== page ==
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The Collected Letters of Robert Southey Part 3

1627. Robert Southey to Herbert Hill, 11 May 1809 ⁠* 

I suspected that the great I. de Joanes [1]  in the mouth of the Maranham was made far too large in the maps, & Pimental [2]  confirms me in this notion. This intimation I sent Arrowsmith [3]  together with a transcript of your paper. I suppose the main current of the river turns the corner & flows by Belem, for otherwise I do not see how the poor Friars whose adventure occasioned Teixeira’s expedition could have reached that city, by abandoning themselves to the stream. [4]  Frightened & in fact lost as they were, they must have been carried straight to the sea. – Aguirre’s story [5]  must be wholly omitted & merely referred to in a single sentence. It is far too long to be placed among the supplementary notes, & the interest would be lost by any farther abbreviation, as I have already reduced Pedro Simons [6]  narration one half at least. No account is given of the materials from which he wrote, – but Acosta [7]  says that a young man who was of the party became a Jesuit, & had written the history of what he saw, – to which history Acosta refers, – most probably P Simons this was P. Simons authority. I greatly regret that this historian did not publish his second volume which would have comprised the conquest of the Nuevo Reyno, a most important part of American history. [8]  Bogota & Tunju were little less civilized than Mexico & Peru, yet scarcely any notice is taken of them by later writers of them, nor of Yucatan, a country affording some very extraordinary facts in the history of the progress of society. The priests in Yucatan had books of what kind Heaven knows, but books they were – I suppose hieroglyphical: & the arithmetic was by scores instead of tens, the only instance Rickman, who is very learned in these things has ever heard of. [9]  You will see in my 8th Chapter that I have advanced, &, it seems to me, proved an opinion that men when once degenerated to savage have never been civilized by any other means than by a priesthood. [10]  It is briefly stated to show why the Tupi tribes [11]  were inferior to the Peruvians &c. You will find the whole Chapter full of curious matter, & it shall be sent you with all the rest, as soon as the 9th is printed, – the next sheet will compleat it.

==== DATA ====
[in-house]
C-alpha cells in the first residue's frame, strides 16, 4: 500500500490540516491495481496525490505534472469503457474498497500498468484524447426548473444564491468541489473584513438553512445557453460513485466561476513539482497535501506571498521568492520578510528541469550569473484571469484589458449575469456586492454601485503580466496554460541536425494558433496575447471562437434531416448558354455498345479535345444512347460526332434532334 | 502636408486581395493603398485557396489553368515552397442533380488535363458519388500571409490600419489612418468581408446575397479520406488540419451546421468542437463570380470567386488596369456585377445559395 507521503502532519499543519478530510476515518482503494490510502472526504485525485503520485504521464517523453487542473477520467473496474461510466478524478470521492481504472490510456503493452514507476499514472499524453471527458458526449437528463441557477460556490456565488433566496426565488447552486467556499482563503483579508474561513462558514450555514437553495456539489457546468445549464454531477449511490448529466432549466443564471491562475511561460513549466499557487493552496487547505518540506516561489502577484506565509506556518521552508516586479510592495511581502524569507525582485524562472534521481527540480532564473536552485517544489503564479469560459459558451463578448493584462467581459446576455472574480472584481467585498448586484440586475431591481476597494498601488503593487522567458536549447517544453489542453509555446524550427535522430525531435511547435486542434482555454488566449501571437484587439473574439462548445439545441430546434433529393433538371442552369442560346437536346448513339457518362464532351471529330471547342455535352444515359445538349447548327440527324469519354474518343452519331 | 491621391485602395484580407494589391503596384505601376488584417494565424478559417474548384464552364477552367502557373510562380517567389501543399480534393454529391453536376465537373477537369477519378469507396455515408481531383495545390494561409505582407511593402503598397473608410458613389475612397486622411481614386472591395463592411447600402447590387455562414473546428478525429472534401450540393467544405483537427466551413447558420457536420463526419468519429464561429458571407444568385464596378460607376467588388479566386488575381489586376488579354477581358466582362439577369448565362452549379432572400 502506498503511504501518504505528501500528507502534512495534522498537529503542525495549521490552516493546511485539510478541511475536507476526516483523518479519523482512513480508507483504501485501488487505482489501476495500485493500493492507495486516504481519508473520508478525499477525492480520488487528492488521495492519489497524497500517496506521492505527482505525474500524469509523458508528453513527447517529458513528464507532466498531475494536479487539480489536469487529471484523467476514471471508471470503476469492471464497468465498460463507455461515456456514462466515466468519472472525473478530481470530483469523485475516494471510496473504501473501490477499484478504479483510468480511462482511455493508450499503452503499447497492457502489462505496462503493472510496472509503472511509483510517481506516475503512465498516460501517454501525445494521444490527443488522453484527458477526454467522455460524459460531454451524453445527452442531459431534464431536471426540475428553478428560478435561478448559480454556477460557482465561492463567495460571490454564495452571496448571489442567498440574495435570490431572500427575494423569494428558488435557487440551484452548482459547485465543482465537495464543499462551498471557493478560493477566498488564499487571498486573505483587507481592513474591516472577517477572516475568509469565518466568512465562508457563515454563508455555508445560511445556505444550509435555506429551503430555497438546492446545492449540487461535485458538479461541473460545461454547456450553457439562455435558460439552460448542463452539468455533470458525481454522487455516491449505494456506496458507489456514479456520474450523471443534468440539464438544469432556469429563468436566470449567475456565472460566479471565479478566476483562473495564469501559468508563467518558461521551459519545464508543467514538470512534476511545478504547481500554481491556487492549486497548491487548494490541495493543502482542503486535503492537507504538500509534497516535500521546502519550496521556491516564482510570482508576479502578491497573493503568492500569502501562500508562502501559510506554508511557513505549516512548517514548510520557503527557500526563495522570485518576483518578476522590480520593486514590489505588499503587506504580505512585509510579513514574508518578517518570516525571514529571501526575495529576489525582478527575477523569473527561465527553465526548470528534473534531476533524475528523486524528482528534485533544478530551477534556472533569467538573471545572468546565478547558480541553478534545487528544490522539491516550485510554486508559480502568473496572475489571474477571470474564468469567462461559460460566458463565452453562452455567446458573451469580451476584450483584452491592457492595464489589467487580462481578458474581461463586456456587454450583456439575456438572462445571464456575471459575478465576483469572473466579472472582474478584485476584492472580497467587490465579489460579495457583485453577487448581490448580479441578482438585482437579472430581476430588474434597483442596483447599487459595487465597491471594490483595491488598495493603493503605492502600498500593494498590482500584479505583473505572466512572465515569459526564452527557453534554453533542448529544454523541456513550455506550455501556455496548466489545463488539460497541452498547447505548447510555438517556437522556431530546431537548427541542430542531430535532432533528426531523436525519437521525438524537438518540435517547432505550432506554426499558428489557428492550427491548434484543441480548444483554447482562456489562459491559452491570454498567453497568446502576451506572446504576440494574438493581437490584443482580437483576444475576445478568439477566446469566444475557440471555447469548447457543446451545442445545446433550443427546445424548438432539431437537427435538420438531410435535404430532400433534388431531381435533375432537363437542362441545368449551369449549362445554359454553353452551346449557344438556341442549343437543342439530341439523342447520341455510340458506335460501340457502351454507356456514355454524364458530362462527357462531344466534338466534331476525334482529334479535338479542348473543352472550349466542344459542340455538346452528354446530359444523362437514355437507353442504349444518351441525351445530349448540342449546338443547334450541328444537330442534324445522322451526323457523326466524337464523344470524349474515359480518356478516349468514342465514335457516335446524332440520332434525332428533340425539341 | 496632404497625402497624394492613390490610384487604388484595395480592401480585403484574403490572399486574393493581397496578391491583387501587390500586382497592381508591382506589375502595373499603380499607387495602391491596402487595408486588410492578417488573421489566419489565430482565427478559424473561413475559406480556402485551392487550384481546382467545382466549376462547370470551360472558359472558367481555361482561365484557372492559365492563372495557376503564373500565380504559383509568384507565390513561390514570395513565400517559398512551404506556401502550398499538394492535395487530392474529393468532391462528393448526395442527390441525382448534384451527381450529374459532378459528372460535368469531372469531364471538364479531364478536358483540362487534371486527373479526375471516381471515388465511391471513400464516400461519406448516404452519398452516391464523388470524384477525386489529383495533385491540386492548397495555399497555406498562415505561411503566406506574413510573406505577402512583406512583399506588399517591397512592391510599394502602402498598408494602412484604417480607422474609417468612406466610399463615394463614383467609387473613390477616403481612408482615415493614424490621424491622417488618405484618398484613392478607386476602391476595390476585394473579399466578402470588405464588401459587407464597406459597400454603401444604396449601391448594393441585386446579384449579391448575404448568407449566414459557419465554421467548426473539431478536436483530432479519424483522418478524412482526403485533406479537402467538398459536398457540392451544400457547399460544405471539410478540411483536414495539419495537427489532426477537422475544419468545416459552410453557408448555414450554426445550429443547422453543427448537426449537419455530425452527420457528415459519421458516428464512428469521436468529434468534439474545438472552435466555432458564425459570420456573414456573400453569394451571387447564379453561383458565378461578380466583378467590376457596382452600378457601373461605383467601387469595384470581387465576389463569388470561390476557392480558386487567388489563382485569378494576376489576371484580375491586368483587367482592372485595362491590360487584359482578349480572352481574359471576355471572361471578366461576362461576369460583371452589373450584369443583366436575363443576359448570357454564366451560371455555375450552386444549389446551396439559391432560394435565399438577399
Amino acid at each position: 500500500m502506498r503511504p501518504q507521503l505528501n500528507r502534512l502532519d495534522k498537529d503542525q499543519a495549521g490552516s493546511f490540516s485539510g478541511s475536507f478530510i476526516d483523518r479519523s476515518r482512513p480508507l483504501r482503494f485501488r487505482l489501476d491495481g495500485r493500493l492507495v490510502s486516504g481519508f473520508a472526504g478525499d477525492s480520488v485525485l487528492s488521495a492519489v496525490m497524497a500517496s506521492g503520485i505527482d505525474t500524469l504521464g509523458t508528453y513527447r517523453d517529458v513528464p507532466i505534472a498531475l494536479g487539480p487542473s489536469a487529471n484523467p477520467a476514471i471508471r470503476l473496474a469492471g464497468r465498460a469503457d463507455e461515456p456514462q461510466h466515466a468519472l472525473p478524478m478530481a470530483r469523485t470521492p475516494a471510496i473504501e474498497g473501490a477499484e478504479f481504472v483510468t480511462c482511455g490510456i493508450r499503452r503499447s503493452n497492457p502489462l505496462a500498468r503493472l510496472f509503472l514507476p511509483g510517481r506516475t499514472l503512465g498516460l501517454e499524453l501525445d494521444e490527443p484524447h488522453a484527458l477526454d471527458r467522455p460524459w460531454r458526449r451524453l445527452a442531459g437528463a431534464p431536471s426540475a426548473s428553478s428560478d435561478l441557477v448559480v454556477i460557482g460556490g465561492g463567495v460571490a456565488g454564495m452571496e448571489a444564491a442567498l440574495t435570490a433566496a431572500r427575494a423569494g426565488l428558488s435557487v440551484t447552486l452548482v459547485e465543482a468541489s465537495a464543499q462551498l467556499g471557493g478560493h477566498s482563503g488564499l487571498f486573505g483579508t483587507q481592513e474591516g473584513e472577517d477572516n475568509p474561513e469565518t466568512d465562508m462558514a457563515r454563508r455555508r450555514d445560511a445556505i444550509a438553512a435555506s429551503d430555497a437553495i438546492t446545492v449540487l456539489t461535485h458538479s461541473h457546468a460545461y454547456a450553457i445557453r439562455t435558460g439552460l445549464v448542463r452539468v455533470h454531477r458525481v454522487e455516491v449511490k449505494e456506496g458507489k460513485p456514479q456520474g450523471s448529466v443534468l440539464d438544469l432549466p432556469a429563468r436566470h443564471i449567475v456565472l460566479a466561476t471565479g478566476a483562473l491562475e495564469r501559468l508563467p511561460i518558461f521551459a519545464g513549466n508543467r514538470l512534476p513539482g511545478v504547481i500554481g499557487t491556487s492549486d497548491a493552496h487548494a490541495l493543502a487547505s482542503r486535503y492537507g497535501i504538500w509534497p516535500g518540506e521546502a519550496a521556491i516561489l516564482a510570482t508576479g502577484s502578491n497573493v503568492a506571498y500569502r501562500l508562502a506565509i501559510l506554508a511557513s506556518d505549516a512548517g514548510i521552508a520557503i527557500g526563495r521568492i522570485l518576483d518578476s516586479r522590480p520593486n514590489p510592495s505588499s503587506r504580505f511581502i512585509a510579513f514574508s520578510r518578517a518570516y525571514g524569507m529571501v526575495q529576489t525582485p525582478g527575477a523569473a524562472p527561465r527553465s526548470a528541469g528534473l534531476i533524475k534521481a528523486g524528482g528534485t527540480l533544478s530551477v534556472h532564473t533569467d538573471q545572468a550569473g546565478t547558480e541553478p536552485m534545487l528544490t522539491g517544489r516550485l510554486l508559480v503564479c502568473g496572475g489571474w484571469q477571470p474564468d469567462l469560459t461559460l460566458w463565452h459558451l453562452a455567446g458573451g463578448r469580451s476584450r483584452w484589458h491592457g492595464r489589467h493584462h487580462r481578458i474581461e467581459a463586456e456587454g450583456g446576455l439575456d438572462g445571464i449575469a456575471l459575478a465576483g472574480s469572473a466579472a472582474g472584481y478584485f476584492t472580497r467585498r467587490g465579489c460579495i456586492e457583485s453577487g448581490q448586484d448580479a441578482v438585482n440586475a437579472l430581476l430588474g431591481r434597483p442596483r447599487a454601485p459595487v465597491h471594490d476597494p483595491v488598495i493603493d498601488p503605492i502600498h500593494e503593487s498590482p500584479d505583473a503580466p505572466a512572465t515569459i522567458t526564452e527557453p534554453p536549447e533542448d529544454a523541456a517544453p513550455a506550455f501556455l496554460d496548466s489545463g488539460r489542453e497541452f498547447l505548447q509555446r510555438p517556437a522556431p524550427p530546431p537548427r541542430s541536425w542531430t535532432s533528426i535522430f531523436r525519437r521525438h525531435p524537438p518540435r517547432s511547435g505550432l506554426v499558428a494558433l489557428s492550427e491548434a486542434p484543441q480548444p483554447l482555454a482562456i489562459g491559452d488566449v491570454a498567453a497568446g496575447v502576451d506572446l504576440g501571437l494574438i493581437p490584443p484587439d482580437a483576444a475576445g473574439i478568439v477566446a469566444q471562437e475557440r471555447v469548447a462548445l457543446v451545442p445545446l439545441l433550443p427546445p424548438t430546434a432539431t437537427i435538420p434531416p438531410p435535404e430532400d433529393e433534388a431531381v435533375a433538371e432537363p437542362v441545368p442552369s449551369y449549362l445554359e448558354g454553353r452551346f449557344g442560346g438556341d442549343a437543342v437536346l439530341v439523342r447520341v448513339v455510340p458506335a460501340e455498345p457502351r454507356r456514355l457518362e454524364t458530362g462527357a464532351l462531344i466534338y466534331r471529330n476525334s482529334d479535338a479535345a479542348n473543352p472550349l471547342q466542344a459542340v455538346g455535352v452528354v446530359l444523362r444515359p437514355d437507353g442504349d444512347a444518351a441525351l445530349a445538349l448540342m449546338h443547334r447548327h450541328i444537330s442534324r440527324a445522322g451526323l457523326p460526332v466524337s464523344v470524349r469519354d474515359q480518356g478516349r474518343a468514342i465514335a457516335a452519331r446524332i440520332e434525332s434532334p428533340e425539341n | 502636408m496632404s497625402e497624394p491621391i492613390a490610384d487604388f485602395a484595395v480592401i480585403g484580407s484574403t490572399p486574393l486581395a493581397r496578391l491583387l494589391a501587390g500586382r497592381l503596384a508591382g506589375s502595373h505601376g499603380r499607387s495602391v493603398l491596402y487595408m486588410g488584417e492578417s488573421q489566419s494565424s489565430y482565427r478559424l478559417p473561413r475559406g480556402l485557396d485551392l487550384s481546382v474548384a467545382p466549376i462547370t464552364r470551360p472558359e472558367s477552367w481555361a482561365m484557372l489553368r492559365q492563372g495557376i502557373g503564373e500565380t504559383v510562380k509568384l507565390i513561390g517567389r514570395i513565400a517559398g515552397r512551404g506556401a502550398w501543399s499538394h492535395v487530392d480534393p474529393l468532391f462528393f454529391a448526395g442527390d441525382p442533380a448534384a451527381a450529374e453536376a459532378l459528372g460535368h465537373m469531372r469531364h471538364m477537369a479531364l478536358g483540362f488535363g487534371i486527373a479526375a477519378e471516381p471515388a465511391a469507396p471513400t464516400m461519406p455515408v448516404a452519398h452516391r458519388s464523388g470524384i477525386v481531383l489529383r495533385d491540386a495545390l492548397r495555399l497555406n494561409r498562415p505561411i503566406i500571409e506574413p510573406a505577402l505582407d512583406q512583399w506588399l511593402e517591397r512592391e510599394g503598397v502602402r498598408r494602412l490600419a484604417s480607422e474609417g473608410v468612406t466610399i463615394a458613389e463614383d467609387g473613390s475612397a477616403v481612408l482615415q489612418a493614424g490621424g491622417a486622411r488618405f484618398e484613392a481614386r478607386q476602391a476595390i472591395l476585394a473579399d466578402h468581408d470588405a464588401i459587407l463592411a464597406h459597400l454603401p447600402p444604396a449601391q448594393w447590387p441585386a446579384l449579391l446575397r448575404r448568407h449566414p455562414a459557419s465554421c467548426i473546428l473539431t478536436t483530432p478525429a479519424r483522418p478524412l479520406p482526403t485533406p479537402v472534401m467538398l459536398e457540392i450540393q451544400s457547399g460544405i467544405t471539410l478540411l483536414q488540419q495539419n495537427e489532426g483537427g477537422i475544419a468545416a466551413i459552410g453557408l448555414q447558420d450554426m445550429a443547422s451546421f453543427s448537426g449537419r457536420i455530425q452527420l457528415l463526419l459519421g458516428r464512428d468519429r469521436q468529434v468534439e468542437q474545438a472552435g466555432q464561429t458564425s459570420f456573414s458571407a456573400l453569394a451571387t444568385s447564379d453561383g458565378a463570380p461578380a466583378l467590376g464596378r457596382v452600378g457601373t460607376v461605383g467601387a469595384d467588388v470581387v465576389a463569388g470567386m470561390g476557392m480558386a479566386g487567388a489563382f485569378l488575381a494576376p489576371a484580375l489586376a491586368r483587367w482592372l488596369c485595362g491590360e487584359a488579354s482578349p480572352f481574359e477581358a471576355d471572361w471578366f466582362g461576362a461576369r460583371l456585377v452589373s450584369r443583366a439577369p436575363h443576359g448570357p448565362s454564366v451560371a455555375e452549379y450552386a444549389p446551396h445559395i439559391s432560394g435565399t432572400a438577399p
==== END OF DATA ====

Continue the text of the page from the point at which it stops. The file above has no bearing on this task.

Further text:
I forgot in my last list [12]  to include a Latin History of the Cid lately published (whether written or edited, I know not) by Fr. Manuel Risco, the successor of Florez. [13]  The scarcer books in that lists were enumerated on a supposition that the French would have thrown them into the market – the rubbish, bad as it is, will be of use, – there is no building without it. It is always among rubbish that one makes discoveries. In the second Quarterly there will be a sketch of Portugueze literature, [14]  which the Editor requested of me. I shall get X about sixteen pounds for it, – which is xxxx as much again as it would have brought in any other shape. – & it is so mere a sketch as to forestall nothing. You will there detect my ignorance of Gil Vincente, [15]  – an author whom I consider as my greatest desideratum.

Frere’s conduct suprizes me, & I would fain persuade myself that you have been misinformed, – That Mr Glasse [16]  who has a fancy for the Deanery of Hereford called upon me last year, & left such a stink of rose-pomatum behind him, that all my windows were thrown open for the rest of the day to purify the room. My account of him to Bedford in whose name he had introduced himself, was – that he was aptly named Glasse, – inasmuch as you could see thro him.

I wish to read every thing respecting Vieyra [17]  as soon as possible tho it will be better not to touch upon his literary & religious character in the present work. That belongs more properly to the European history. The second volume will not cost me so much time as the first, for my printed authorities will speedily be reduced to R Pitta [18]  & Berredo, [19]  – but the first volume cannot wait for it without great loss. Arrowsmith I suppose is at work upon the map. Rickman & Capt Burney will look to this, both excellent map-makers, & the former taking as much interest in my work as if it were his own.

Herbert has had no return of the disease, & is no longer the little Lazarus that the blister left him. His tongue however indicates fever in the morning, & he is very pale – probably from the violent bleeding which was necessary. We thank Mrs H. for her enquiries. Except this uneasiness, – which I trust will soon pass away, we are going on well.


May 11. 1809.


* Address: To/ The Reverend Herbert Hill/ Staunton upon Wye/ Hereford
Stamped: KESWICK/ 298
MS: Keswick Museum and Art Gallery
Unpublished. BACK